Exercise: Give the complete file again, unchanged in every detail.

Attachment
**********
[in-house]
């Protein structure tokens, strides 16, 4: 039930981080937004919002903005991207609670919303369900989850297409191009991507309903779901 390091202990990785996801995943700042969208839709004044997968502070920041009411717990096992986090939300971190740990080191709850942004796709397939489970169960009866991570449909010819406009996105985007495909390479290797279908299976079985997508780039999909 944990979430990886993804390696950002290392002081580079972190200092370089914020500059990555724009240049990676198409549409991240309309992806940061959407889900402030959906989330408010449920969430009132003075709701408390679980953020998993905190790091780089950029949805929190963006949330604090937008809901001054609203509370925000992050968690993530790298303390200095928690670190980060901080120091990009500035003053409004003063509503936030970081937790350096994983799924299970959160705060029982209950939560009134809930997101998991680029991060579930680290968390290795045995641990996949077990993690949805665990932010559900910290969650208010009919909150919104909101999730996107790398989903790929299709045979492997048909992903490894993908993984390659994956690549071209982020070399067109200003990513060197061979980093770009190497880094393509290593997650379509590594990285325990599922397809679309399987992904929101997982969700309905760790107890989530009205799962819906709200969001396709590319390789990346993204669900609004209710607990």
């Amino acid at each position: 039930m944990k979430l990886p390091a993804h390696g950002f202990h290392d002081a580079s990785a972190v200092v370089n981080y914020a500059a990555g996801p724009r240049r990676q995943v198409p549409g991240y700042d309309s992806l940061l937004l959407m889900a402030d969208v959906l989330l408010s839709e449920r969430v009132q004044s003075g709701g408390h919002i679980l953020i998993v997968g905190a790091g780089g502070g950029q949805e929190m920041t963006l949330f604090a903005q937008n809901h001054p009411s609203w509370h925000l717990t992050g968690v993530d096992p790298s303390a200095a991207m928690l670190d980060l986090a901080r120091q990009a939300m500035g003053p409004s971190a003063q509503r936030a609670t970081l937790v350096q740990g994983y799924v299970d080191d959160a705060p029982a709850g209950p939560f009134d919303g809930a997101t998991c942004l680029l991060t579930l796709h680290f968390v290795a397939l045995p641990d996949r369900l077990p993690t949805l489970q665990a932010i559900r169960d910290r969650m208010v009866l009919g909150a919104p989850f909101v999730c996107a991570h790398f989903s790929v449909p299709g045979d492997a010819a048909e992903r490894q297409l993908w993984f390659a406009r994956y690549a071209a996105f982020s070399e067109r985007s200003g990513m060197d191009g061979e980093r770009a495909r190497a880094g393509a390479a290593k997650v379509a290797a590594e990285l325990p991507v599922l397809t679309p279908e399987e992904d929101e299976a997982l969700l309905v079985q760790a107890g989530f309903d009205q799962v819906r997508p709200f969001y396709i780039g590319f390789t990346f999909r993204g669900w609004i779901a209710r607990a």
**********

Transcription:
[in-house]
């Protein structure tokens, strides 16, 4: 039930981080937004919002903005991207609670919303369900989850297409191009991507309903779901 390091202990990785996801995943700042969208839709004044997968502070920041009411717990096992986090939300971190740990080191709850942004796709397939489970169960009866991570449909010819406009996105985007495909390479290797279908299976079985997508780039999909 944990979430990886993804390696950002290392002081580079972190200092370089914020500059990555724009240049990676198409549409991240309309992806940061959407889900402030959906989330408010449920969430009132003075709701408390679980953020998993905190790091780089950029949805929190963006949330604090937008809901001054609203509370925000992050968690993530790298303390200095928690670190980060901080120091990009500035003053409004003063509503936030970081937790350096994983799924299970959160705060029982209950939560009134809930997101998991680029991060579930680290968390290795045995641990996949077990993690949805665990932010559900910290969650208010009919909150919104909101999730996107790398989903790929299709045979492997048909992903490894993908993984390659994956690549071209982020070399067109200003990513060197061979980093770009190497880094393509290593997650379509590594990285325990599922397809679309399987992904929101997982969700309905760790107890989530009205799962819906709200969001396709590319390789990346993204669900609004209710607990």
């Amino acid at each position: 039930m944990k979430l990886p390091a993804h390696g950002f202990h290392d002081a580079s990785a972190v200092v370089n981080y914020a500059a990555g996801p724009r240049r990676q995943v198409p549409g991240y700042d309309s992806l940061l937004l959407m889900a402030d969208v959906l989330l408010s839709e449920r969430v009132q004044s003075g709701g408390h919002i679980l953020i998993v997968g905190a790091g780089g502070g950029q949805e929190m920041t963006l949330f604090a903005q937008n809901h001054p009411s609203w509370h925000l717990t992050g968690v993530d096992p790298s303390a200095a991207m928690l670190d980060l986090a901080r120091q990009a939300m500035g003053p409004s971190a003063q509503r936030a609670t970081l937790v350096q740990g994983y799924v299970d080191d959160a705060p029982a709850g209950p939560f009134d919303g809930a997101t998991c942004l680029l991060t579930l796709h680290f968390v290795a397939l045995p641990d996949r369900l077990p993690t949805l489970q665990a932010i559900r169960d910290r969650m208010v009866l009919g909150a919104p989850f909101v999730c996107a991570h790398f989903s790929v449909p299709g045979d492997a010819a048909e992903r490894q297409l993908w993984f390659a406009r994956y690549a071209a996105f982020s070399e067109r985007s200003g990513m060197d191009g061979e980093r770009a495909r190497a880094g393509a390479a290593k997650v379509a290797a590594e990285l325990p991507v599922l397809t679309p279908e399987e992904d929101e299976a997982l969700l309905v079985q760790a107890g989530f309903d009205q799962v819906r997508p709200f969001y396709i780039g590319f390789t990346f999909r993204g669900w609004i779901a209710r607990a």